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South Africa might have to develop new laws and modernise its policy frameworks in technology to prepare for the radical technological changes that will come with the Fourth Industrial Revolution, a disruptive advancement in digital technology that will have a major impact in the way of doing things in the world.

The Minister of Science and Technology, Ms Mmamoloko Kubayi-Ngubane, told guests at the Legacy Summit of the Speakers’ Forum at Parliament on Wednesday, that existing laws and policy frameworks will have to be modernised to be able to deal with the new technological changes.

The Minister was taking part in a discussion on the topic: “The Fourth Industrial Revolution or First Digital Revolution – Implications for Parliament and Provincial Legislatures”, as part of the Legacy Summit of the Speakers’ Forum, currently underway at Parliament.

“We will need to adapt and modernise our existing policies, particularly in the areas of labour market regulation, social protection and welfare,” she said.

Some of the examples the Minister mentioned include; the crypto-currency in the financial sector which will require a new regulatory framework, self-driving cars will require a new regulatory framework (who takes responsibility for an accident?).

“Autonomous weapons require a new regulatory framework, data sovereignty in the face of Big data require a new regulatory framework, for example Facebook recently had to account for ‘illegally selling data’ and a new taxation framework will be required in the era of robots,” the Minister explained.

The Minister said South Africa will also require a new cyber security policy and a regulatory framework for gene editing technologies.

Addressing law-makers from both national Parliament and provincial legislatures as well as academics and representatives of the European Union and the United Nations, the Minister said the biggest fear about the Fourth Industrial Revolution is that more jobs will be destroyed than created.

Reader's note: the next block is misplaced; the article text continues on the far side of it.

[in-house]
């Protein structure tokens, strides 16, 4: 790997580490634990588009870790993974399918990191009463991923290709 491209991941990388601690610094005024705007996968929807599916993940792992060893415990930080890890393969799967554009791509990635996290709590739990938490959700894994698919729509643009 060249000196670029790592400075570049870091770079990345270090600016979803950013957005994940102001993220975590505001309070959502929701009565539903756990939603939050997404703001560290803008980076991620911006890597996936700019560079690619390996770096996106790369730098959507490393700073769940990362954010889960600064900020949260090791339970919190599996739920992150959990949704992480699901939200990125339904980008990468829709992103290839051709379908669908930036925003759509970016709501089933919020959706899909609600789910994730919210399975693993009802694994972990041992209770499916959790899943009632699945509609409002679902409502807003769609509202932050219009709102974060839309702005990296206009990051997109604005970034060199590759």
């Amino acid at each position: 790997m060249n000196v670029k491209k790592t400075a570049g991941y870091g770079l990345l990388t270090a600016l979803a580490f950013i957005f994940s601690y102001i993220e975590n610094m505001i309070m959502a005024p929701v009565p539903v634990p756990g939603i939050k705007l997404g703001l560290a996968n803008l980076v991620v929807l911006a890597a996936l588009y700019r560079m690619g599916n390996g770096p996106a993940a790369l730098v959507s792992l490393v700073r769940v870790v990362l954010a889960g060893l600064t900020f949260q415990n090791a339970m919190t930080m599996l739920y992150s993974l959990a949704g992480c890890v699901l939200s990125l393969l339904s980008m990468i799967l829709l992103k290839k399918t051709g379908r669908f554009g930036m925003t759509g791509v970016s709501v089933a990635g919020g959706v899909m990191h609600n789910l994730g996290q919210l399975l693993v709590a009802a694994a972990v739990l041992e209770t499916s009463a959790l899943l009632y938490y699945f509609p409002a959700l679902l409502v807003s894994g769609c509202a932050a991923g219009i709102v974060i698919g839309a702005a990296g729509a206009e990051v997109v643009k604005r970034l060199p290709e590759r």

“How do we re-skill our nation to prepare for the Fourth Industrial Revolution, we need a large pool of skills, men and women of all races. We need law-makers who are alive to the fact that technology is about to turn societies on their heads.”

She also announced that the President will be putting together a presidential commission to provide advice on preparations for the Fourth Industrial Revolution. The Fourth Industrial Revolution is characterised by a merging of technologies, that blurs the lines between the physical, digital and biological spheres.

The Fourth Industrial Revolution is underpinned by a number of emerging areas of technological innovation.

“We will do well to remember that technology on its own is not an equaliser, it requires laws and regulations for us to achieve a more equal society,” she said.

Prof Mike Bruton of the Mike Bruton Imagineering, a science development centre, said parliamentarians should appreciate opportunities provided by science and the Fourth Industrial Revolution.

He said it was important for the legislative sector to understand both problems and opportunities, and recognise the importance of a strong science culture in deepening democracy.

“The legislative sector must recognise the crucial role of science in achieving the National Development Plan (NDP) and the Sustainable Development Goals (SDGs) and appreciate the opportunity of the Fourth Industrial Revolution, it is a problem-solving revolution,” said Prof Bruton.

He said it is healthy for scientists and politicians to disagree with one another and to propose alternative ideas for the explanation of the same facts.

“Science helps solve complex problems like poverty, digital divide, climate change, biodiversity loss, infectious diseases, habitat loss, invasive plants and animals,” said Prof Bruton.

By Sakhile Mokoena
29 November 2018